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Posts Tagged ‘council of trustees’

Hey all…a group of students have planned a rally to resist Governor Corbett’s higher education cuts.  A couple of of the students sent me information and I am thrilled to see students unwilling to stand by and watch affordable higher education evaporate in Pennsylvania.  I wanted to do my part to help support their efforts.  Here is a flyer supporting the rally. [click the link to the left for PDF].  Oh!  I should probably tell you that the KU Board of Trustees is also meeting on the 17th at 4pm in Stratton Administration Building, Room 301.

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Bonnet de noelIn my most recent post, “between Stalin and squirrels,” you may recall that I referred to a “concept paper” that PASSHE Chancellor Cavanaugh provided to State APSCUF Executive Committee for consideration.  According to APSCUF President Steve Hicks, Chancellor Cavanaugh asked the Executive Committee to review and “approve or not.”  In Hicks’s response to the Chancellor, he indicates that the Executive Committee “could not consent” to participate in the plan called for in the concept paper.  And at the very end of Hicks’s memo, he adds “At lunch you told me the Cal State system was ‘on board.’  I checked with them and the union is emphatically not.”  Good to know.

I have been very interested in reviewing that paper, but our State APSCUF leadership has been unwilling to make the document public.  Given a series of developments on Kutztown’s campus–e.g. talk of “smart growth” and “growing programs without additional resources”–and the Chancellor’s recent memo concerning PASSHE transformation, I have suspected that the Chancellor’s Office has been influenced by that “concept paper” in ways that we are already beginning to see creep into the administration’s language.

As readers of the XChange know, I have been sharpening my focus on the Kutztown administration’s failure of vision and planning.  Given this vacuum of vision, I would bet that whatever the Chancellor has in mind for PASSHE transformation, Kutztown will be a test case.  There is, of course, a track record for this.  For example, “Commonalities” was piloted here.  We were the test case for retrenchment.  Kutztown President Cevallos has also demonstrated a consistent pattern of taking cover behind the mandates from the Office of the Chancellor, the Board of Trustees, or the Board of Governors.  Chancellor Cavanaugh’s “PASSHE transformation” would be a convenient way of plugging the Kutztown leadership vacuum and test out “transformation.” However, as Hicks and Mash noted in their response to the Chancellor’s memo on the APSCUF blog,  the Chancellor’s memo was rather vague.  Big concepts, thin on specifics.  Not surprising, of course.

Well, someone must have been in the holiday mood today.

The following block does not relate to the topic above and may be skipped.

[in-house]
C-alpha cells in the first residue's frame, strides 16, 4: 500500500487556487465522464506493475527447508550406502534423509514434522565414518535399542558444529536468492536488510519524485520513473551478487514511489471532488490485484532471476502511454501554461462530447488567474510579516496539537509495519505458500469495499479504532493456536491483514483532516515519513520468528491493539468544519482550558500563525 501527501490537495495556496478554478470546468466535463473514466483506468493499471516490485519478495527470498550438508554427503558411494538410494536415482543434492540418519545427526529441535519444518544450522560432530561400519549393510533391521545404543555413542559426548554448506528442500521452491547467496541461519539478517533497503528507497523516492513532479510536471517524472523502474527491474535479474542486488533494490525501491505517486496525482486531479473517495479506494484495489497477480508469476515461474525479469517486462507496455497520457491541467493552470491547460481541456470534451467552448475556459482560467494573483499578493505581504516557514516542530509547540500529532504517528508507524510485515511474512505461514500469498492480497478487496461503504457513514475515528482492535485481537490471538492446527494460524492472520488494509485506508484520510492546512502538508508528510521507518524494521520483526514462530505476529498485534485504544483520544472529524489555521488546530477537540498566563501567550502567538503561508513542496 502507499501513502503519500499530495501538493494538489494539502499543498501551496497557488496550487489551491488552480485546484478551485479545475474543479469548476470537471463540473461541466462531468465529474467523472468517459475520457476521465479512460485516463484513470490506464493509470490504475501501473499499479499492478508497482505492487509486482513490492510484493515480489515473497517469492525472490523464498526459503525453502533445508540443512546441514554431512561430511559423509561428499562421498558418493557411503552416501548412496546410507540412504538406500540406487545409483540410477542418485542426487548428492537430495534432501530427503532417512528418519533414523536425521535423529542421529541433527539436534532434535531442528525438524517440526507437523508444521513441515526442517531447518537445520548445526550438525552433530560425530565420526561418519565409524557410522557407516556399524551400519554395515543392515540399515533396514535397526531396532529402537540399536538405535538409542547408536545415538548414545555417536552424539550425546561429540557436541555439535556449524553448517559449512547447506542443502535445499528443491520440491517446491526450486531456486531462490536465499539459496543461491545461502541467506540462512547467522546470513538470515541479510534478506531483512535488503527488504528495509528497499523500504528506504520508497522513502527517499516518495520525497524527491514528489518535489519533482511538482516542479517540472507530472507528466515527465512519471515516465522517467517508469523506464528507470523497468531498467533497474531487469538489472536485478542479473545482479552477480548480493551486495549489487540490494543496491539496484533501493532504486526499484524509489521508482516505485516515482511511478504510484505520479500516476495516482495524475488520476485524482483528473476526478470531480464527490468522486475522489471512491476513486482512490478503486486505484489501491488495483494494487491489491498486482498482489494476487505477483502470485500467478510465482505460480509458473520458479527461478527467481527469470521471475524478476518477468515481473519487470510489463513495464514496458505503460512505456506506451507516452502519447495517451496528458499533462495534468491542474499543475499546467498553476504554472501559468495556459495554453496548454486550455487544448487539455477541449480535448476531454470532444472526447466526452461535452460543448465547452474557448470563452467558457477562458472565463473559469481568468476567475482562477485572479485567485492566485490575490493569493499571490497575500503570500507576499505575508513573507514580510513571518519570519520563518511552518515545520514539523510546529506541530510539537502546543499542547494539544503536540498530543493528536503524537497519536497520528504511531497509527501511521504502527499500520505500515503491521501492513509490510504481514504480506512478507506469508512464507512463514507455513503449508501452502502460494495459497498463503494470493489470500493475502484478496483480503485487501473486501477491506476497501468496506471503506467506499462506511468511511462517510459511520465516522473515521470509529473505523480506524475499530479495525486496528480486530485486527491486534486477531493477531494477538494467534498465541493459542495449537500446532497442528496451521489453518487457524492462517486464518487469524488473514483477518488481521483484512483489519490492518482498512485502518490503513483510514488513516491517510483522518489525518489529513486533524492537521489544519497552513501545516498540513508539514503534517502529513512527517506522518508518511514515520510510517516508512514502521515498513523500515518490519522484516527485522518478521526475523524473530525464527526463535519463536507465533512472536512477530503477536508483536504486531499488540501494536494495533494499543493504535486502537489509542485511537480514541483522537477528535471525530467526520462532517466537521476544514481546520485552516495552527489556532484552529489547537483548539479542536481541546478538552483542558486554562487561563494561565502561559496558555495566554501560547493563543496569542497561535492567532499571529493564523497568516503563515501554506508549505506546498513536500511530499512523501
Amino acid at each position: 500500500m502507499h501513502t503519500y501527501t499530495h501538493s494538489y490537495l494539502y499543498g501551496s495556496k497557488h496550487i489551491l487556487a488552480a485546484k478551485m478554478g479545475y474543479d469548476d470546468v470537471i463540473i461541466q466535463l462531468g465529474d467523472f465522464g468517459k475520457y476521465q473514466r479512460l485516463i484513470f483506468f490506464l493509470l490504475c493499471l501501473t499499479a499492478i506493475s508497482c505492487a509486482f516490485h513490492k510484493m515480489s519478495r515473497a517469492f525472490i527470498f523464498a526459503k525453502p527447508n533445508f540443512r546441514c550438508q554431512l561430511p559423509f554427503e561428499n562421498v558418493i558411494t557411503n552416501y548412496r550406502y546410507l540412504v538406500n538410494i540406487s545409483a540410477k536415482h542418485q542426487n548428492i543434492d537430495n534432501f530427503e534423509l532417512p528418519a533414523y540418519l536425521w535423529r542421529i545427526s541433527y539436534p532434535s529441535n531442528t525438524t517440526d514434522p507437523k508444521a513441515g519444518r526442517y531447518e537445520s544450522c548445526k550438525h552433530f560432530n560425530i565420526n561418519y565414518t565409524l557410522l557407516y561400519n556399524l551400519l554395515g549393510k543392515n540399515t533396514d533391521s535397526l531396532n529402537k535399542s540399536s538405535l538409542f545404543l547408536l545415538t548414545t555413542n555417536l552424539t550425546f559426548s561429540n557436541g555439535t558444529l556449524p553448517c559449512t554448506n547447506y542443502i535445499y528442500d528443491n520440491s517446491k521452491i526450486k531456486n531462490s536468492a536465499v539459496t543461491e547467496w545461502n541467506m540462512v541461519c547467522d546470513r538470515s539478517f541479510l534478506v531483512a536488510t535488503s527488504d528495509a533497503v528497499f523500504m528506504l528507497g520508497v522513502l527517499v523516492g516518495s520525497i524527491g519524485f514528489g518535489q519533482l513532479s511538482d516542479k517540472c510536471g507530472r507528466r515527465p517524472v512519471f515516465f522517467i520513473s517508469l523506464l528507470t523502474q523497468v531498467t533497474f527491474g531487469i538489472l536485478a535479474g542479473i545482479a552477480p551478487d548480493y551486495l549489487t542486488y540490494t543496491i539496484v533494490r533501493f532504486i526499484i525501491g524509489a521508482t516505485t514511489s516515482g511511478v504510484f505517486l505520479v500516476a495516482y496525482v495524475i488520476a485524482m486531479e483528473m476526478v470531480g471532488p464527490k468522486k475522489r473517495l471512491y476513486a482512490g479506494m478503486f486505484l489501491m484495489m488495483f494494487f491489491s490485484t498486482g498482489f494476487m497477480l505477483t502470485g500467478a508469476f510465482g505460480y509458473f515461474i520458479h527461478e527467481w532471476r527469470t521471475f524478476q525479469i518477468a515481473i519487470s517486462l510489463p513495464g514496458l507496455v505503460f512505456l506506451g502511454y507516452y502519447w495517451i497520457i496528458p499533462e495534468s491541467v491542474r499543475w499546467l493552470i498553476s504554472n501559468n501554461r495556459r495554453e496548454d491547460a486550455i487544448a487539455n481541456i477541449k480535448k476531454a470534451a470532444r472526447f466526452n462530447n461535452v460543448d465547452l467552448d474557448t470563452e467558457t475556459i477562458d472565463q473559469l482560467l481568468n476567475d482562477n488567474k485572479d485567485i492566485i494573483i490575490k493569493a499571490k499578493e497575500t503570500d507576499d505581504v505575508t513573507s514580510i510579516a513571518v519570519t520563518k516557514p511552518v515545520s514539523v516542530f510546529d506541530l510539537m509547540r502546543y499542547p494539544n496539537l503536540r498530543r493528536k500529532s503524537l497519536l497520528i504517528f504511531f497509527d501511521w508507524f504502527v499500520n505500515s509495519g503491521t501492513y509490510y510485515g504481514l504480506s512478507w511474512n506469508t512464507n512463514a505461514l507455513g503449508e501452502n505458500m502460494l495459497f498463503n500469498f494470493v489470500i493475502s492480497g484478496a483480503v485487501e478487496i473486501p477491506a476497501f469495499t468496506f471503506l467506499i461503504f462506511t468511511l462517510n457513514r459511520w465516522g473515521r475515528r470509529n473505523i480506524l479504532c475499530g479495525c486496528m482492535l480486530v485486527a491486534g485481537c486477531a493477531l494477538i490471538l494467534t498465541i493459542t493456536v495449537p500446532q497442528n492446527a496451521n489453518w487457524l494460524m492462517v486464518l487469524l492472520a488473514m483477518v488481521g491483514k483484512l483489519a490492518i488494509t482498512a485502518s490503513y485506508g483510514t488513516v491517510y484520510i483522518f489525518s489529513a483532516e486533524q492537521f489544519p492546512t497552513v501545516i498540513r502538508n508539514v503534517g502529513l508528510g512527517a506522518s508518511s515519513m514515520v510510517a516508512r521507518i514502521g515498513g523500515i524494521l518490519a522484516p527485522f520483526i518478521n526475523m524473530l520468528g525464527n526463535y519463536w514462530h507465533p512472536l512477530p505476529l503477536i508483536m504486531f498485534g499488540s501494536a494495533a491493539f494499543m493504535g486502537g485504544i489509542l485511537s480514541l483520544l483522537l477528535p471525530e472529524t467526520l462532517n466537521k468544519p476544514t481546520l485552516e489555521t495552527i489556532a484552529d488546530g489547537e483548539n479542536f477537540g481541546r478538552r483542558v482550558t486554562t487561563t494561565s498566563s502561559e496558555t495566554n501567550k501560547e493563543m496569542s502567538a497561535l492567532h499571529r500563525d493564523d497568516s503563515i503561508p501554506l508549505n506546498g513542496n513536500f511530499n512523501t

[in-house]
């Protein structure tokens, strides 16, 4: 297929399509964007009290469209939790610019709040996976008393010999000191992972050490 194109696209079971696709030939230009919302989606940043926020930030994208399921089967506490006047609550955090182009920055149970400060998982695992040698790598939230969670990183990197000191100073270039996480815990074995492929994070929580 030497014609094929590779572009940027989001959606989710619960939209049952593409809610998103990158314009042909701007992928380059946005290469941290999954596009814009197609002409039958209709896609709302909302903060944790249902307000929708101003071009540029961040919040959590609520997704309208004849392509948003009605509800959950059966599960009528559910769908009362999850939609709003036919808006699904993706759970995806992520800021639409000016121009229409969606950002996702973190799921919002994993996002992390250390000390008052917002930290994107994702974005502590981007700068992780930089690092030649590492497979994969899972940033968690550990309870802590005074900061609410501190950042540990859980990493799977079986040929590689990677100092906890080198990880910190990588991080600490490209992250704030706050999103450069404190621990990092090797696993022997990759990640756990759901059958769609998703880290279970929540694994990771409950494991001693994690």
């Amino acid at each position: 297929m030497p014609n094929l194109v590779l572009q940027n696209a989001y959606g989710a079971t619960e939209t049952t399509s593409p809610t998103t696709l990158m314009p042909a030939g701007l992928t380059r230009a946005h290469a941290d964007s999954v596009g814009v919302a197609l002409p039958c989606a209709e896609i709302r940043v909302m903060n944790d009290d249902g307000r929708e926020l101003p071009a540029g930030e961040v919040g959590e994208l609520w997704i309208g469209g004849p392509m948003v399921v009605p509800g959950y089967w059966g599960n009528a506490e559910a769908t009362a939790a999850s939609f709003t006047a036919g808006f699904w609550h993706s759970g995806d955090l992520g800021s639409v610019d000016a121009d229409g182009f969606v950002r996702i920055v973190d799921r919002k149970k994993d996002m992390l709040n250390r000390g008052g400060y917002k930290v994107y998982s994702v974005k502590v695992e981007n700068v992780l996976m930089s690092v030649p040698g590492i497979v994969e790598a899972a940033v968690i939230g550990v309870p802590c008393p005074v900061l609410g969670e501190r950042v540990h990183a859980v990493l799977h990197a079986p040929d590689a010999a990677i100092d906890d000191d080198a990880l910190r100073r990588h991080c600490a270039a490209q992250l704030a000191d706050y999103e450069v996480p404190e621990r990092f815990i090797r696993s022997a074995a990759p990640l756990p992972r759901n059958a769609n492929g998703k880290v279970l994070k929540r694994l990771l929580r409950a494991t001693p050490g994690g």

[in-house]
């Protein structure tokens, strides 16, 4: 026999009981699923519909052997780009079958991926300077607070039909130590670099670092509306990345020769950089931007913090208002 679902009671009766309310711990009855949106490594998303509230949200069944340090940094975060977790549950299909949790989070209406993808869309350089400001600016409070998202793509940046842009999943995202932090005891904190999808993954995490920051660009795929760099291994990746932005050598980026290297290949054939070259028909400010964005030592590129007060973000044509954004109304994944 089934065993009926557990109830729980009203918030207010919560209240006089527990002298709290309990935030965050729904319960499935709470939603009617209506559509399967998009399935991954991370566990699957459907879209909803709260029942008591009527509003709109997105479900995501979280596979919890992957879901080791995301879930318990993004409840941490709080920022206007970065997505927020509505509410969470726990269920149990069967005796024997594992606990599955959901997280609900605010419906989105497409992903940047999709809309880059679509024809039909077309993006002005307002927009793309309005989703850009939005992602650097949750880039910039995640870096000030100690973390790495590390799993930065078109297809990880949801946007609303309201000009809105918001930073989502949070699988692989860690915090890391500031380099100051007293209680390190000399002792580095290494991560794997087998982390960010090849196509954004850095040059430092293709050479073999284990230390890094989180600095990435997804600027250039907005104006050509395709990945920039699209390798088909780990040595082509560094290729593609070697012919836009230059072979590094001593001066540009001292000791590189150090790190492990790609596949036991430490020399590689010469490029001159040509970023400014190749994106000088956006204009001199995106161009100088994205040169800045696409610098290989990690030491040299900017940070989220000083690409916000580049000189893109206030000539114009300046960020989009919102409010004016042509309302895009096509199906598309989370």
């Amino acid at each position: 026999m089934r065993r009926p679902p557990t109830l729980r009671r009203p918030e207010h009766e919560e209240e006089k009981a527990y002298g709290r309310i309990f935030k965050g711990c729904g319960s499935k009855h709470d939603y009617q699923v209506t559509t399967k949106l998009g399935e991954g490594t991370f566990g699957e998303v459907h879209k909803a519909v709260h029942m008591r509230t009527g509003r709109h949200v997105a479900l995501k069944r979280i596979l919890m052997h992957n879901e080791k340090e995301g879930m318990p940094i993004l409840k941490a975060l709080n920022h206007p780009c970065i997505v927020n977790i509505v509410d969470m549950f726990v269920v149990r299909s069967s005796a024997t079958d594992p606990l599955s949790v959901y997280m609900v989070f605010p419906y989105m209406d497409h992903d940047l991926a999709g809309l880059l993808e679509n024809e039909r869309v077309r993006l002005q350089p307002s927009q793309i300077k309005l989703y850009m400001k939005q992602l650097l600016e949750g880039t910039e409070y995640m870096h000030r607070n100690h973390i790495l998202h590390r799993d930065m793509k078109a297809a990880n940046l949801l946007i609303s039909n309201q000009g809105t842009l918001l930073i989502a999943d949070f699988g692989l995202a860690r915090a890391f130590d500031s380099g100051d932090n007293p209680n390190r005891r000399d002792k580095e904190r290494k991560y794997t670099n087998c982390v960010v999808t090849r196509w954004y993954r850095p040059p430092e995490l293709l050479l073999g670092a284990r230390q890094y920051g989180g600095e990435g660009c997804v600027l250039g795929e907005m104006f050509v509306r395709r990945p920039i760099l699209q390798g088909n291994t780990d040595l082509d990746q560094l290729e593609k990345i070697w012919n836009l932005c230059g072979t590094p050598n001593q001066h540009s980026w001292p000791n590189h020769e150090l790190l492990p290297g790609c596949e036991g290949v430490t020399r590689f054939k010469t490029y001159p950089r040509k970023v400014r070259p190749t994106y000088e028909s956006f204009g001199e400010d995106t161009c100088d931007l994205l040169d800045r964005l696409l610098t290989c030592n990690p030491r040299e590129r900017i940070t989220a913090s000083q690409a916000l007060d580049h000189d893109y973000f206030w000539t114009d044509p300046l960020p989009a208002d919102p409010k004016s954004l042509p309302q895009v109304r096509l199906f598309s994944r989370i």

It seems that “Santa” made a stop by my office overnight.  Upon arriving to work, I was pleased to find a little gift.  Santa gave me a copy of the “concept paper.”  Now, I am in such a wonderful mood that I wanted to join in the holiday spirit of giving.  My gift to you:

Concept Paper on Re-engineering the Undergraduate Curriculum

Given that this document may have a significant impact on the future of our working lives, it seemed to me that it would be a good idea to check out what the Chancellor’s Office is reading.

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Readers of the XChange may remember my post from March 25, 2010 in which I discussed PASSHE’s move to join other colleges and universities in using the current economic “crisis” to fundamentally restructure American higher education. This same dynamic is evident in a recent Inside Higher Education article, “A Critique of the Cuts.”  The article reports on a widely circulating video of professor of classical and Near East Studies, Eva von Dassow’s address to the University of Minnesota Board of Regents about continued budget cuts at the university (video below).  I won’t summarize her remarks as you can watch it below.

I do want to point out, however, that the issues that von Dassow identifies are not so different from the ones we hear coming from Kutztown’s administration or the Chancellor’s office at PASSHE.  Here’s a short excerpt from the article:

Specifically, she said that “those programs engaged in the production of knowledge that is readily turned into the money are the targets of investment while the rest are to be downsized into an efficient credit and degree factory.” She cited liberal arts programs losing faculty slots while there is money for new biomedical research professors (taking care to say that biomedical research is indeed valuable and that she was questioning only the idea that other programs aren’t worthy based on their lack of financial payoff).

Here is the video:

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In my March 29th post, “On Group Think and Catastrophe,” I reproduced a very pointed argument made at our local APSCUF-KU Meet and Discuss table made by former APSCUF-KU Vice President, Ken Ehrensal.  His argument called out KU Administration budget officials’ problematic use of “worst-case-scenario” logic, in particular, the logic of a budget catastrophe.  Here is an exert from that post: